"It appears that the cemetery was not the only sacred place, but so was the territory between the village and the cemetery, and the proper path use was to access the cemetery along precisely the same path used by their ancestors," he said. "The process of entering and leaving cemeteries was part of a belief system that included ceremonial feasting, tomb construction and the breaking of special pottery, grinding stones and other ritual activities at the cemeteries," said Sheets.

Images of the tiny footpaths, some 1,500 years old, were made by a NASA aircraft and the commercial satellite, IKONOS, equipped with instruments that can "see" in the light spectrum invisible to humans. The infrared cameras picked up a unique "signature" that caused the paths to show up as thin red lines in the images.

Packing satellite data and GPS satellite receivers, Sheets, NASA archaeologist Tom Sever, NASA remote-sensing specialist Dan Irwin and CU students Errin Weller, Michelle Butler and Devin White took off on the trail of the ancient ones last summer.

One surprise was that about 90 percent of the ancient pottery sherds from the cemeteries apparently were brought in by people on the Pacific side of the drainage who toted them on paths to the cemetery.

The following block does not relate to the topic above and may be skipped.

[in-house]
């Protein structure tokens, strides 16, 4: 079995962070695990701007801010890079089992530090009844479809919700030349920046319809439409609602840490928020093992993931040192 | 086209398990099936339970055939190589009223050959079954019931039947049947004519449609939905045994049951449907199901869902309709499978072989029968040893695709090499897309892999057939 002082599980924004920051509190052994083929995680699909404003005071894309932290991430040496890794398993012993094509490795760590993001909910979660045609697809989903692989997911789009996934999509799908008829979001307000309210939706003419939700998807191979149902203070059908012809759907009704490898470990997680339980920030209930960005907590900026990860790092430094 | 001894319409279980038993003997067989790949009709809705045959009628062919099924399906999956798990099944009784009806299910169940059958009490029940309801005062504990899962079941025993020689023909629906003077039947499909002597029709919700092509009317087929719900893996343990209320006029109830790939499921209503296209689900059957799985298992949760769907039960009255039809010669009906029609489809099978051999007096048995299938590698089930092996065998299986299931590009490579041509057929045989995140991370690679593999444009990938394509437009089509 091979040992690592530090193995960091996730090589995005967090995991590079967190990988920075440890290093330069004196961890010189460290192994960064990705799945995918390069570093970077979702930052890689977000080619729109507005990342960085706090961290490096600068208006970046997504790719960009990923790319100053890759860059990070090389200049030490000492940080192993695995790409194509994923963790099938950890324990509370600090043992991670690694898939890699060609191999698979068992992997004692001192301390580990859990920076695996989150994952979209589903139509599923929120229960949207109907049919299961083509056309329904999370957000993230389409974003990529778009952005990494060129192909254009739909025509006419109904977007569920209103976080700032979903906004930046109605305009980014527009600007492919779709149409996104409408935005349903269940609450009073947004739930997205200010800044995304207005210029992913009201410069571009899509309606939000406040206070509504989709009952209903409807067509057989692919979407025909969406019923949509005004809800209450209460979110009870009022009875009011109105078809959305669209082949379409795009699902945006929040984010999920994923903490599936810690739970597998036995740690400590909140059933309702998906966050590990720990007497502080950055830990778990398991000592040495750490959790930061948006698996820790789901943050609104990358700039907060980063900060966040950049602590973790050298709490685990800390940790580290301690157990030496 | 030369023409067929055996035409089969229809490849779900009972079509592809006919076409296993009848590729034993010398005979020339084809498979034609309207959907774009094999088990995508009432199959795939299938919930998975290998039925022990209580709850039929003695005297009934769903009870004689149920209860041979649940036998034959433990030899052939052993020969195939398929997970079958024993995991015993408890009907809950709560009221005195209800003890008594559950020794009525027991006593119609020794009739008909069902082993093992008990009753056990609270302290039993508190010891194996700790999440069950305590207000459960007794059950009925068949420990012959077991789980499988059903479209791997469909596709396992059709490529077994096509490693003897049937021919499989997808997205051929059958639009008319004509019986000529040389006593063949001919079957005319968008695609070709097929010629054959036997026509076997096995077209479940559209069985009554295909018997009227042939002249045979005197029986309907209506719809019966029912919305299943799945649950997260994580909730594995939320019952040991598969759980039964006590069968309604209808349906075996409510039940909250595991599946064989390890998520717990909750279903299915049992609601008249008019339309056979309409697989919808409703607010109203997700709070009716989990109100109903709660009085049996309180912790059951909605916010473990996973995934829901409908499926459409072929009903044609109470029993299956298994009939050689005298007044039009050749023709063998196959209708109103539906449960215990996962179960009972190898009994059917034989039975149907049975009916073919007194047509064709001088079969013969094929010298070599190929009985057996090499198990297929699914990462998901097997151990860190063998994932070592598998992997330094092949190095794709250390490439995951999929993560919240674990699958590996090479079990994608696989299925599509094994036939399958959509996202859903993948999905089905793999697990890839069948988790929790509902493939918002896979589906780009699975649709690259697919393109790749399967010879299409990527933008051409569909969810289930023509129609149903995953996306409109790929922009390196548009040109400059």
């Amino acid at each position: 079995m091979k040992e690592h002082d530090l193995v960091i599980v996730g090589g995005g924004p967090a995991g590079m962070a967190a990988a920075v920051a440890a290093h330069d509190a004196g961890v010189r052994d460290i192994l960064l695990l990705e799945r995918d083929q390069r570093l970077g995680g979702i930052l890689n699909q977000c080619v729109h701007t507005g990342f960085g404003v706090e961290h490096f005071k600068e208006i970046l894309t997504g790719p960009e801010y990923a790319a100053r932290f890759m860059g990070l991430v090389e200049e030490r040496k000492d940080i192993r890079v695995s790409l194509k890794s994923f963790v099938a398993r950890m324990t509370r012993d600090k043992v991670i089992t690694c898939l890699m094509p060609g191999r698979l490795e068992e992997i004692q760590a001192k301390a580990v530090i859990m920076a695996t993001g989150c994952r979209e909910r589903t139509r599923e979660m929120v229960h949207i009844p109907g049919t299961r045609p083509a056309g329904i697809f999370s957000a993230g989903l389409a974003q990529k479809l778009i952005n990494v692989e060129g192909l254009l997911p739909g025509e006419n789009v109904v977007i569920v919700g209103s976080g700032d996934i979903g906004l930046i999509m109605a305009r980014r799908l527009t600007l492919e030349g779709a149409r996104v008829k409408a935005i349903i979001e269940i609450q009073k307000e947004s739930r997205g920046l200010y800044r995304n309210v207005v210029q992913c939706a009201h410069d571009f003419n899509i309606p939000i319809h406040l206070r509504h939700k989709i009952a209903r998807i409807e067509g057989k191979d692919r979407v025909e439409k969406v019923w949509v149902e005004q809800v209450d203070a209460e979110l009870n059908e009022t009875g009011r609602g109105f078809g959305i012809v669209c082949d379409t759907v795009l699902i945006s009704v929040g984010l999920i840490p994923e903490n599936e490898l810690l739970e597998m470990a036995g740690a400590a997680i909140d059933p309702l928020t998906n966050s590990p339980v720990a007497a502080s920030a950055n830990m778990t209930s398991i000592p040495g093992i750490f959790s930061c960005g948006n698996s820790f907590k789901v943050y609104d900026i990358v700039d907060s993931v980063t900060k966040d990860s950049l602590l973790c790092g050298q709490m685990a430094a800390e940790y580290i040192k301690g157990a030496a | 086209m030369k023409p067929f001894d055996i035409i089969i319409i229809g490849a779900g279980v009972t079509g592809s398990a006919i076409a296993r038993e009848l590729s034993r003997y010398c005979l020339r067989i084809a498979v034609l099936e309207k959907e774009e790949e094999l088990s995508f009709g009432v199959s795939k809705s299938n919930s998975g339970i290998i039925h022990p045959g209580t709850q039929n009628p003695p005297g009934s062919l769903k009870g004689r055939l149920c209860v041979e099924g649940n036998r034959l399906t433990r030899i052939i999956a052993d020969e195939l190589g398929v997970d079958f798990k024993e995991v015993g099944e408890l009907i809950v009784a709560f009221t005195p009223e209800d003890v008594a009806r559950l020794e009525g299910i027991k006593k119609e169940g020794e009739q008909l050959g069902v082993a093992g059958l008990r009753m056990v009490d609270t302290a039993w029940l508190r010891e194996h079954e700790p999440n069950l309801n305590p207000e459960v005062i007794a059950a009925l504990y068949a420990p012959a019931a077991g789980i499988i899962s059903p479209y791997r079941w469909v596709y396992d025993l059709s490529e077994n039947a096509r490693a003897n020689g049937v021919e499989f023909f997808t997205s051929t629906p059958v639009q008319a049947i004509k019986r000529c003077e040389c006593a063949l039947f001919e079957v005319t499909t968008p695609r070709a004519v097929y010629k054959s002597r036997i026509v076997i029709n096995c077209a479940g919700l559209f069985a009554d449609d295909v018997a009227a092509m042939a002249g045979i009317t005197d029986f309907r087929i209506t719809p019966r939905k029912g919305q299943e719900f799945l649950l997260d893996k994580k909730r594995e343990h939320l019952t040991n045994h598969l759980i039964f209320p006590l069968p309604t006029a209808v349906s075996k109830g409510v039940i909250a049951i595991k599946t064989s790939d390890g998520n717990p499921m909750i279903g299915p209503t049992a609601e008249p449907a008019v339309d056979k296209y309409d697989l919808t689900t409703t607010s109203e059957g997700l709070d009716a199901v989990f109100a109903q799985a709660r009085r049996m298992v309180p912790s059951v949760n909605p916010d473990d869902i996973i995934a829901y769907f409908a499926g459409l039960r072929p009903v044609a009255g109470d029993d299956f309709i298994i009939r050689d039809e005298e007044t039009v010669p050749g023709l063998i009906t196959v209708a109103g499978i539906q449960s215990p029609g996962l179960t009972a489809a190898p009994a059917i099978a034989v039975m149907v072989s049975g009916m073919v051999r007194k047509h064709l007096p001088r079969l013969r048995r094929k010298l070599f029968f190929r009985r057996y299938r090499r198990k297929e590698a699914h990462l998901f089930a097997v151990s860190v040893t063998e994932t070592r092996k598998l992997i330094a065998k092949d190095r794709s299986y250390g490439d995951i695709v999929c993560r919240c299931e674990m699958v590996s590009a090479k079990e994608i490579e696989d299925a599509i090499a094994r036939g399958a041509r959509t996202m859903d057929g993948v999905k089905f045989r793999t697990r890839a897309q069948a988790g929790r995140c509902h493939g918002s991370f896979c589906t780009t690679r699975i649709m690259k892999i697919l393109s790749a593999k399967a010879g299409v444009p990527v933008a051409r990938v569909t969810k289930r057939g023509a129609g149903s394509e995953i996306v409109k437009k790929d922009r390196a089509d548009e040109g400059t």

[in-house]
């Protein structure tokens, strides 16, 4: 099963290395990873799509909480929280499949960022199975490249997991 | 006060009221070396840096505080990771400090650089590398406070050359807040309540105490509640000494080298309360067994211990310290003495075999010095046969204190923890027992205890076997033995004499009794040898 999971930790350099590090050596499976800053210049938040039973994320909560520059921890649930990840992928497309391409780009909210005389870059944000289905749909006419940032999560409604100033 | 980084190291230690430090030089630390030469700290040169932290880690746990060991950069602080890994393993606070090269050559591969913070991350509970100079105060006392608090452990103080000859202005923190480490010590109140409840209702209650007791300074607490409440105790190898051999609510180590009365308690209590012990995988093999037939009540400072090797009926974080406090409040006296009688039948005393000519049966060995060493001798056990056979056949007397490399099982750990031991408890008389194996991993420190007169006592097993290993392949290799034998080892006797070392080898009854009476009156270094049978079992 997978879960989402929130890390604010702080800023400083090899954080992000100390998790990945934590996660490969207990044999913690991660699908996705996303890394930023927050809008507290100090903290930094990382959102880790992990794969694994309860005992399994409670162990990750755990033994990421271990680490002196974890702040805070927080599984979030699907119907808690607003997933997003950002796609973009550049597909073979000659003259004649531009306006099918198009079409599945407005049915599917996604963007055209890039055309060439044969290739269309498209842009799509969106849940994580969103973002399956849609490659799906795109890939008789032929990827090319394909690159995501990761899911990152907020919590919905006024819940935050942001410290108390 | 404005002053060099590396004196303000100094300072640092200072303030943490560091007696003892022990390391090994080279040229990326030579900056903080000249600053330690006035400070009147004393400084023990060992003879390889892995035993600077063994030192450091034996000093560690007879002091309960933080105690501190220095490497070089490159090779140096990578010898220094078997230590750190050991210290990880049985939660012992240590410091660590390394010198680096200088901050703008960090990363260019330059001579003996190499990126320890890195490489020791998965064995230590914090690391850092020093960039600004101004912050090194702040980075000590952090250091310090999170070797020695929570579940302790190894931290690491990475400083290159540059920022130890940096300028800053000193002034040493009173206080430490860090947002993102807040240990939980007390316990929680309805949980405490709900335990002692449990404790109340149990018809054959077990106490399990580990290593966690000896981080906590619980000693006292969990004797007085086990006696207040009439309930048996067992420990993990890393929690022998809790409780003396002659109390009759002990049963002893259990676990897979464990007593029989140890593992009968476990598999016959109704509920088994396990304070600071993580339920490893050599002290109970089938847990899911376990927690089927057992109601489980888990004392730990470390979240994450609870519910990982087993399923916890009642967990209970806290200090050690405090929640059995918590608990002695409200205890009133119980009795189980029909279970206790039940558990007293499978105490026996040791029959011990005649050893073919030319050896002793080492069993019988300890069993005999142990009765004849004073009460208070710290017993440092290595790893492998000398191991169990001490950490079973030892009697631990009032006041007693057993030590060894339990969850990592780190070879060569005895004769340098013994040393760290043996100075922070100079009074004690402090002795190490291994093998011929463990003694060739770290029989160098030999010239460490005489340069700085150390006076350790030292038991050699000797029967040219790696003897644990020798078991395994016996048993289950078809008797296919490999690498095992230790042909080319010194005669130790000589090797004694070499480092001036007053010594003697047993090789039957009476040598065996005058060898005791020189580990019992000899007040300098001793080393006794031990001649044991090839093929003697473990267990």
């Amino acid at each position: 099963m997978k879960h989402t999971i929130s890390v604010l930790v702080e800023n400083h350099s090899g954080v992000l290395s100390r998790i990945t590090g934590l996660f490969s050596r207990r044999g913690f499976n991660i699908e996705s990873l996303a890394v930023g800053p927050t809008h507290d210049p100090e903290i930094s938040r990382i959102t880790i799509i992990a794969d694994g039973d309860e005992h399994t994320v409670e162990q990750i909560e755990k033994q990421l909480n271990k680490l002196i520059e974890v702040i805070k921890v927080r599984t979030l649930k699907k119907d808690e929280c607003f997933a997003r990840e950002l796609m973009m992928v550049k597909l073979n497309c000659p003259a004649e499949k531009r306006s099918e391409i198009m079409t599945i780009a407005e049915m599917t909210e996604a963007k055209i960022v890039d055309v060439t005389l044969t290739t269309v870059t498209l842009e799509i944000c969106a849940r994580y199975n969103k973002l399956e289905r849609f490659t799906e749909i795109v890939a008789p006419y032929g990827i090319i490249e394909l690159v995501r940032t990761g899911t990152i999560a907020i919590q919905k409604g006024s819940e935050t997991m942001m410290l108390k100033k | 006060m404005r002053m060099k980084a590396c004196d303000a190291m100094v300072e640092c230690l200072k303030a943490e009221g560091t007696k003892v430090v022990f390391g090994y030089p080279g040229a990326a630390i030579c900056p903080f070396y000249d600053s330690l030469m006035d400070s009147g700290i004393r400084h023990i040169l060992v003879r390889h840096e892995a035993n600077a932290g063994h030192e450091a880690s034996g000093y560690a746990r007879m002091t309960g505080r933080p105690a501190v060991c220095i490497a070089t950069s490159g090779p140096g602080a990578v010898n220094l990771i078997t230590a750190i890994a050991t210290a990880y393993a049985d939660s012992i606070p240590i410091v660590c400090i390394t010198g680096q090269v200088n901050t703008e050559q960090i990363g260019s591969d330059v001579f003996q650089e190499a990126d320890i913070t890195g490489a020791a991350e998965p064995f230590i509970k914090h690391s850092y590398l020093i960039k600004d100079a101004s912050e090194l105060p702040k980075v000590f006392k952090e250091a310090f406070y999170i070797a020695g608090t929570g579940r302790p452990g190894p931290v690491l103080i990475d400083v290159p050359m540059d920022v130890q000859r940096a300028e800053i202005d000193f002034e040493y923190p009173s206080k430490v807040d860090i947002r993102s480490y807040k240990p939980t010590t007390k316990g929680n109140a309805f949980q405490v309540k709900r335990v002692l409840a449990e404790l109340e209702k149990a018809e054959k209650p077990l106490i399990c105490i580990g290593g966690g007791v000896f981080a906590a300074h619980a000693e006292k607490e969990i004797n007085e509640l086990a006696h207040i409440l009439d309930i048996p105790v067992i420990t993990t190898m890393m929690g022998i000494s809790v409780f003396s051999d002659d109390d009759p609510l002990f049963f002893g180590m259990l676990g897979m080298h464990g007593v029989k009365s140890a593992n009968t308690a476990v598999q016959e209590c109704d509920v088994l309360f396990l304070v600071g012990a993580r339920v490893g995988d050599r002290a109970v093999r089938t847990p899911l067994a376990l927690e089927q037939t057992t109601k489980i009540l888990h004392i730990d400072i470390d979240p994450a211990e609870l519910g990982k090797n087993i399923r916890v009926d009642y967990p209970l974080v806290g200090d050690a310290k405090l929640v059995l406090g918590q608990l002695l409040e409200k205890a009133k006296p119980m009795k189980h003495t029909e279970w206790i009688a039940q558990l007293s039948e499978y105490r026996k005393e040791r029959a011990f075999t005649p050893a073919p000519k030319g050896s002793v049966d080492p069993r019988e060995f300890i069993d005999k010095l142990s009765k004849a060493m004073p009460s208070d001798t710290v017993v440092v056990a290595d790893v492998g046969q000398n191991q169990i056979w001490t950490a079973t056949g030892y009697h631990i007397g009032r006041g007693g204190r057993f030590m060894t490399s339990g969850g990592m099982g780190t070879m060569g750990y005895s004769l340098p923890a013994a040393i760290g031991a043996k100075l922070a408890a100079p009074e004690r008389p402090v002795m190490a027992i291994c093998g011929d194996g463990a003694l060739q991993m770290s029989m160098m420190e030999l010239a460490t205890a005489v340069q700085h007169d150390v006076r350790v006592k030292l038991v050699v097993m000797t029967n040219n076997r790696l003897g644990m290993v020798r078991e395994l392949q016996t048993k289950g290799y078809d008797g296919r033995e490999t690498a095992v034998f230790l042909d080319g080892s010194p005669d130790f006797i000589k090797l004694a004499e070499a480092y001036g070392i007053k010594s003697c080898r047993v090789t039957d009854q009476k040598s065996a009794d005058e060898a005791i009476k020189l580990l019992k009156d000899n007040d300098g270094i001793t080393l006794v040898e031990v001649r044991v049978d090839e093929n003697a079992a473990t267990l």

"This is a fascinating situation," said Sheets. "It appears these people may have had a much more complex network of social, economic and religious contact between isolated villages on both sides of the divide than we would have expected."

The sherds evidence collected in late July indicated ceremonial funerals and elaborate feasting after burial -- which included cooking, eating, drinking, sleeping and the smashing of elaborate pots and stones on graves -- may have included very disparate groups.

"My research interests include understanding the everyday lives of ancient people and applying remote-sensing techniques to locate prehistoric sites," said doctoral student Errin Weller. "My experiences in central Costa Rica with CU-Boulder and NASA participants provided a singular opportunity to combine the use of high-resolution satellite imagery and archaeology."

Master’s student Michelle Butler who plotted specific points along the footpath with GPS satellite receivers as part of her work, said the high-tech tools have a huge future in archaeology. "Being able to pinpoint paths and cemeteries used by people over 1,000 years ago is exciting work, and helps us develop a much better picture of who these people were and how they used the landscape."

Payson Sheets | EurekAlert!
Further information:
http://www.colorado.edu/

More articles from Interdisciplinary Research:

nachricht A new method for the 3-D printing of living tissues
16.08.2017 | University of Oxford

nachricht Bergamotene - alluring and lethal for Manduca sexta
21.04.2017 | Max-Planck-Institut für chemische Ökologie

All articles from Interdisciplinary Research >>>

The most recent press releases about innovation >>>

Die letzten 5 Focus-News des innovations-reports im Überblick:

Im Focus: Fizzy soda water could be key to clean manufacture of flat wonder material: Graphene